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In character encoding terminology, a code point or code position is any of the numerical values that make up the code space.[1][2] Many code points represent single characters but they can also have other meanings, such as for formatting.[3]

For example, the character encoding scheme ASCII comprises 128 code points in the range 0hex to 7Fhex, Extended ASCII comprises 256 code points in the range 0hex to FFhex, and Unicode comprises 1,114,112 code points in the range 0hex to 10FFFFhex. The Unicode code space is divided into seventeen planes (the basic multilingual plane, and 16 supplementary planes), each with 65,536 (= 216) code points. Thus the total size of the Unicode code space is 17 × 65,536 = 1,114,112.

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DefinitionEdit

The notion of a code point is used for abstraction, to distinguish both:

  • the number from an encoding as a sequence of bits, and
  • the abstract character from a particular graphical representation (glyph).

This is because one may wish to make these distinctions to:

  • encode a particular code space in different ways, or
  • display a character via different glyphs.

For Unicode, the particular sequence of bits is called a code unit – for the UCS-4 encoding, any code point is encoded as 4-byte (octet) binary numbers, while in the UTF-8 encoding, different code points are encoded as sequences from one to four bytes long, forming a self-synchronizing code. See comparison of Unicode encodings for details. Code points are normally assigned to abstract characters. An abstract character is not a graphical glyph but a unit of textual data. However, code points may also be left reserved for future assignment (most of the Unicode code space is unassigned), or given other designated functions.

The distinction between a code point and the corresponding abstract character is not pronounced in Unicode, but is evident for many other encoding schemes, where numerous code pages may exist for a single code space.

HistoryEdit

The concept of a code point is part of Unicode's solution to a difficult conundrum faced by character encoding developers in the 1980s.[4] If they added more bits per character to accommodate larger character sets, that design decision would also constitute an unacceptable waste of then-scarce computing resources for Latin script users (who constituted the vast majority of computer users at the time), since those extra bits would always be zeroed out for such users.[5] The code point avoids this problem by breaking the old idea of a direct one-to-one correspondence between characters and particular sequences of bits.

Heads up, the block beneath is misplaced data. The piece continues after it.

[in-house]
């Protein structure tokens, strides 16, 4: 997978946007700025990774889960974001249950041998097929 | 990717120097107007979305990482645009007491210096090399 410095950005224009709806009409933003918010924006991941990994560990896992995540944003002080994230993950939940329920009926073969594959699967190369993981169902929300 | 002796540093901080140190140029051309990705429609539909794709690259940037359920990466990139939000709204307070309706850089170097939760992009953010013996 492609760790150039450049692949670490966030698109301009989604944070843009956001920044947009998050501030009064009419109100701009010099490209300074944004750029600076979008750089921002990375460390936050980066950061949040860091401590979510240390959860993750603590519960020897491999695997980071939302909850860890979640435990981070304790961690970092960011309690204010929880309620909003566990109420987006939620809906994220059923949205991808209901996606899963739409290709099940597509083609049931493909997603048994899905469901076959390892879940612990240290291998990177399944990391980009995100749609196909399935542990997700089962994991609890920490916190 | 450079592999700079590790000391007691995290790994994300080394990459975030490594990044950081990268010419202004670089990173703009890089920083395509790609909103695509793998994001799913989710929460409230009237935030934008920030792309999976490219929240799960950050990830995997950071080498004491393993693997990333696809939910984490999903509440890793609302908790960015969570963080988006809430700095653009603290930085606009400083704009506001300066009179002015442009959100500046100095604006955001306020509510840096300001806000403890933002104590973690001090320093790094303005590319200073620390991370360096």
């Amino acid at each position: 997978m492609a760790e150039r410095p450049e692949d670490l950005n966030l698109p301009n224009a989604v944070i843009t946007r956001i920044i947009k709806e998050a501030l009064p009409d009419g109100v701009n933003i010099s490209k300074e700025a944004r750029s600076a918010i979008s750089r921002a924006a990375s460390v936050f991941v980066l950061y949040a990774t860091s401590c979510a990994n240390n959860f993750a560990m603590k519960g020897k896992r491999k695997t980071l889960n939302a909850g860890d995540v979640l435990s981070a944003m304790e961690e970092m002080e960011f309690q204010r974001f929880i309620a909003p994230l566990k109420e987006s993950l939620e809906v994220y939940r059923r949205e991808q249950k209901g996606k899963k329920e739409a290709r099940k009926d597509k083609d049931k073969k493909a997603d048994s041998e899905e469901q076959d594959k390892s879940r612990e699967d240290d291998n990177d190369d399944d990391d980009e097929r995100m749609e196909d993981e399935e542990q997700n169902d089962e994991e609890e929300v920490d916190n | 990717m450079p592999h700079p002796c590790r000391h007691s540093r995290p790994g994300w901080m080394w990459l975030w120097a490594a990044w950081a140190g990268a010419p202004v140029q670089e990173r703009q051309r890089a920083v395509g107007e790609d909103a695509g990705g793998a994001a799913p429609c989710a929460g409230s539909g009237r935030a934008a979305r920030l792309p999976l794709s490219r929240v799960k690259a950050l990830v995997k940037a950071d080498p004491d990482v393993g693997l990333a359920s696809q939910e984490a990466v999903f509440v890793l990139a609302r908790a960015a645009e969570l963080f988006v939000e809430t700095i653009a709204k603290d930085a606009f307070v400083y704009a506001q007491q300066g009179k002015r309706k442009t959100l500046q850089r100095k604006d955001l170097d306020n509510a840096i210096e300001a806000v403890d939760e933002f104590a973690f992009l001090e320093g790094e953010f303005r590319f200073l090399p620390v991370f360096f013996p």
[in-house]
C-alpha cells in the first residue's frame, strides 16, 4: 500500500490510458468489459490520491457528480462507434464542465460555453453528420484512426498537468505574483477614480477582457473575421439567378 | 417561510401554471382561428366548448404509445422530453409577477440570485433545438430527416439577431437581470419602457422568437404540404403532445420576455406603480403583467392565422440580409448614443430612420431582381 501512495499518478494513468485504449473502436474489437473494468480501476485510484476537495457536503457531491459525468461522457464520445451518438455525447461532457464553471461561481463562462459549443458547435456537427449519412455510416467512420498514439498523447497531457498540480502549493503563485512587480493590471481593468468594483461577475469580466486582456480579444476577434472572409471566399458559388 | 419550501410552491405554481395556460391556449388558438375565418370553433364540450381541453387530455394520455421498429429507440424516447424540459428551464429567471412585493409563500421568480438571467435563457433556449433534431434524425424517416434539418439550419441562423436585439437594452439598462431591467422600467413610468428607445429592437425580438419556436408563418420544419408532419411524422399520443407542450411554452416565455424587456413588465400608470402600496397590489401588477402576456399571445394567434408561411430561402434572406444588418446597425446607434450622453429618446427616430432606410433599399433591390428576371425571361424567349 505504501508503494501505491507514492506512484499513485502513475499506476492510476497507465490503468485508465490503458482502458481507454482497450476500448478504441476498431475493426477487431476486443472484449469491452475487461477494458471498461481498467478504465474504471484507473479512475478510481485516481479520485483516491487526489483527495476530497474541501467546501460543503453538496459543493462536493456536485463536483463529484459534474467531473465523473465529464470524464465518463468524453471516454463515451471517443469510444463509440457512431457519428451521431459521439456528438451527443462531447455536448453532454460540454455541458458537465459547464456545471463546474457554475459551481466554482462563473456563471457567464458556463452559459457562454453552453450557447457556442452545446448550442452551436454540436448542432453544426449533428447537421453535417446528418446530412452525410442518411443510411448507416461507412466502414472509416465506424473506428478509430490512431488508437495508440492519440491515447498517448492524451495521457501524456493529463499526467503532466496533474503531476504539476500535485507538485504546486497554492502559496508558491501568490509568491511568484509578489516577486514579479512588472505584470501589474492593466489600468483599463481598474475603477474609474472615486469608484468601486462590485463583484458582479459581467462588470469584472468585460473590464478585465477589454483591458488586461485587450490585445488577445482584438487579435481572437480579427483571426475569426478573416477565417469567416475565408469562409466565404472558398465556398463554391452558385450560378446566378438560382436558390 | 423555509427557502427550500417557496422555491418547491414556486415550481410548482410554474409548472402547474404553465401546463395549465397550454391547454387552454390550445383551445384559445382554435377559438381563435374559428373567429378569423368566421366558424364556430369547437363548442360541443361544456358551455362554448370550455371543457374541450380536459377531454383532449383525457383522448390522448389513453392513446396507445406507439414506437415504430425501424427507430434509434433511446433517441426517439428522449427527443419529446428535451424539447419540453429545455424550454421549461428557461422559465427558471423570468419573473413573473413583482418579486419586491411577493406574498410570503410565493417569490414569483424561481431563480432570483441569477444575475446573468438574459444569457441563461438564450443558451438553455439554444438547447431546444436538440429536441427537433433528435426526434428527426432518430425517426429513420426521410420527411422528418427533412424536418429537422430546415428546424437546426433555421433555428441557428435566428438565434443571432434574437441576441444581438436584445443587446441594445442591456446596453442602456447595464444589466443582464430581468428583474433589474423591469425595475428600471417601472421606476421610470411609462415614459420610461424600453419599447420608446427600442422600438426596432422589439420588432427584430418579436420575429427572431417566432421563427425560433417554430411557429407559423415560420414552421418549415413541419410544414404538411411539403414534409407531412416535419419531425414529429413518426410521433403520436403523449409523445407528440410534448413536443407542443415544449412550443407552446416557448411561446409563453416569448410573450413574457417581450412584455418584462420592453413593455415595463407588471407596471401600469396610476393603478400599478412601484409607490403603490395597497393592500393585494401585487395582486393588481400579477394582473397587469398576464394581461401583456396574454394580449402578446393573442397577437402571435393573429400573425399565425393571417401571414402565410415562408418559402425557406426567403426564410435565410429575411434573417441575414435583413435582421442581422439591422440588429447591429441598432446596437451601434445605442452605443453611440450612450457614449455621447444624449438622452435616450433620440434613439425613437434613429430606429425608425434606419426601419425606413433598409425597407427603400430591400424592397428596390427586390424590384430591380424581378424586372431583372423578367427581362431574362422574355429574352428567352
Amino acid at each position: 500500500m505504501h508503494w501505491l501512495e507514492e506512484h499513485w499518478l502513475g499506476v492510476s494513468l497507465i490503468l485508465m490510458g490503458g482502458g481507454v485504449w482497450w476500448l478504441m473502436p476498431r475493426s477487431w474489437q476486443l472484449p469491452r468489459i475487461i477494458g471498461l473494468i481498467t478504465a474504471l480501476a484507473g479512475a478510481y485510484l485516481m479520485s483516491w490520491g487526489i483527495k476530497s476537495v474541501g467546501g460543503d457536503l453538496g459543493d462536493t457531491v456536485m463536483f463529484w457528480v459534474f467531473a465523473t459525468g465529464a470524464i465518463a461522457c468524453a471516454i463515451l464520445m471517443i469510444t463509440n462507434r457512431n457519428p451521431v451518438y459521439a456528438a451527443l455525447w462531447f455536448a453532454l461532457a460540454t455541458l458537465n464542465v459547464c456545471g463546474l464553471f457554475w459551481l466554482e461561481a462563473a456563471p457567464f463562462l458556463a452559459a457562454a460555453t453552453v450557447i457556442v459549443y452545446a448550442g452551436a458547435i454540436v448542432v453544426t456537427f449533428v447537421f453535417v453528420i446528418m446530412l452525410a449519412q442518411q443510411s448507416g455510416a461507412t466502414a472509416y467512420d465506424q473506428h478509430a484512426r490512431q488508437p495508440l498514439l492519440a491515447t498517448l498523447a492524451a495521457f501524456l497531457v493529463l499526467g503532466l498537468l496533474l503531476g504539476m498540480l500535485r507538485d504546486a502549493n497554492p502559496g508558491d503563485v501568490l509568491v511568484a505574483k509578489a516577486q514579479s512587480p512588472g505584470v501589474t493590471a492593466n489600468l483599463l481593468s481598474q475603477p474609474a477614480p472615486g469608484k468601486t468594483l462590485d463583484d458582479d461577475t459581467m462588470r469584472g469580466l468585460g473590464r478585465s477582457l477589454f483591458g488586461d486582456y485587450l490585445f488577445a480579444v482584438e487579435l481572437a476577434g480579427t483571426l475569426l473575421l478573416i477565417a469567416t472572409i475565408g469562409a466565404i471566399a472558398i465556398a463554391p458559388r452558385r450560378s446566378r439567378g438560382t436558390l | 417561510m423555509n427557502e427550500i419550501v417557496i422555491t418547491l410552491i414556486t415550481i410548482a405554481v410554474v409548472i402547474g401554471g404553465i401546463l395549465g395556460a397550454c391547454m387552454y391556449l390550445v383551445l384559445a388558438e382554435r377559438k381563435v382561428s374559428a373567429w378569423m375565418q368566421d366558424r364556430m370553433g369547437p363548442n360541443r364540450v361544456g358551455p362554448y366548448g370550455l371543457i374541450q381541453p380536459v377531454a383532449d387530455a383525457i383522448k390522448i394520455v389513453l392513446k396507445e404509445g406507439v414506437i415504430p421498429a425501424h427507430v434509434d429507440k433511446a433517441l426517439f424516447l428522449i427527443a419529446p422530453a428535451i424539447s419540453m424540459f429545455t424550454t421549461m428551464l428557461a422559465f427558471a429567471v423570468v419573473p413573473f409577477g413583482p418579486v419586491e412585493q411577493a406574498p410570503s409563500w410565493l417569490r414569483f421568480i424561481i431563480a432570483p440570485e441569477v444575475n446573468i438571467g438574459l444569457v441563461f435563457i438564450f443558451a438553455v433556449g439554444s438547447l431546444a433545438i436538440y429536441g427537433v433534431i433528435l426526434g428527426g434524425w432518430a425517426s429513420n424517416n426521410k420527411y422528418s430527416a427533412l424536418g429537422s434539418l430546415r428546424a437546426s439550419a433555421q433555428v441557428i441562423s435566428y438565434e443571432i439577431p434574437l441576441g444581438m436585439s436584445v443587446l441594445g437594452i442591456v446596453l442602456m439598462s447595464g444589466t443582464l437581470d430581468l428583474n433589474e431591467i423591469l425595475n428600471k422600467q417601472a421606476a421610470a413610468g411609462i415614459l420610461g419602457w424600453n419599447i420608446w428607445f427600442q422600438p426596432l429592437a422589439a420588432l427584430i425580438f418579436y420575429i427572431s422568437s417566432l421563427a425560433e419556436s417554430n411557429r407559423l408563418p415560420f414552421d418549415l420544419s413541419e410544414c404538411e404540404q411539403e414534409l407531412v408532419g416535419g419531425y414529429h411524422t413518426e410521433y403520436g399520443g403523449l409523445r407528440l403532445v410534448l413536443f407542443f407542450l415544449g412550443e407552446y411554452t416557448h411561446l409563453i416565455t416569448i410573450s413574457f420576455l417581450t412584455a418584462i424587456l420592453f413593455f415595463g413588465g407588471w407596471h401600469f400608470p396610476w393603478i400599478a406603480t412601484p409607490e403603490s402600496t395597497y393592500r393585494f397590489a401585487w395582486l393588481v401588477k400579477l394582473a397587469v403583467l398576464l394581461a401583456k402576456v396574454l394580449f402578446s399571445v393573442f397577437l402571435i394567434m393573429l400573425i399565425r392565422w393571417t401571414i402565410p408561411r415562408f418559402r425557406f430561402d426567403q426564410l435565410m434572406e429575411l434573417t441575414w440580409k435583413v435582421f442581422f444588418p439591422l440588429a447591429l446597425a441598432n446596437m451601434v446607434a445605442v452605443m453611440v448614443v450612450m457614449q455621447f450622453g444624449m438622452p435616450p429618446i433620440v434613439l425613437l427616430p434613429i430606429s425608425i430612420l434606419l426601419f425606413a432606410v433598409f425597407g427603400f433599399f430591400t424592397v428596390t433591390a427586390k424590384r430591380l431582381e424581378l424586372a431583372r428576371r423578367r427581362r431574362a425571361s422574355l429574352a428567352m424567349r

See alsoEdit

NotesEdit

ReferencesEdit

  1. ^ Glossary of Unicode Terms
  2. ^ "The Unicode® Standard Version 11.0 – Core Specification" (PDF). Unicode Consortium. 30 June 2018. p. 22. Archived from the original (pdf) on 19 September 2018. Retrieved 25 December 2018. On a computer, abstract characters are encoded internally as numbers. To create a complete character encoding, it is necessary to define the list of all characters to be encoded and to establish systematic rules for how the numbers represent the characters. The range of integers used to code the abstract characters is called the codespace. A particular integer in this set is called a code point. When an abstract character is mapped or assigned to a particular code point in the codespace, it is then referred to as an encodedcharacter.
  3. ^ "The Unicode® Standard Version 11.0 – Core Specification" (PDF). Unicode Consortium. 30 June 2018. p. 23. Archived from the original (pdf) on 19 September 2018. Retrieved 25 December 2018. Format: Invisible but affects neighboring characters; includes line/paragraph separators
  4. ^ Constable, Peter (13 June 2001). "Understanding Unicode™ - I". NRSI: Computers & Writing Systems. Archived from the original (html) on 16 September 2010. Retrieved 25 December 2018. By the early 1980s, the software industry was starting to recognise the need for a solution to the problems involved with using multiple character encoding standards. Some particularly innovative work was begun at Xerox. The Xerox Star workstation used a multi-byte encoding that allowed it to support a single character set with potentially millions of characters.
  5. ^ Mark Davis, Ken Whistler (23 March 2001). "Unicode Technical Standard #10 UNICODE COLLATION ALGORITHM". Unicode Consortium. Archived from the original (html) on 25 August 2001. Retrieved 25 December 2018. 6.2 Large Weight ValuesCS1 maint: Uses authors parameter (link)


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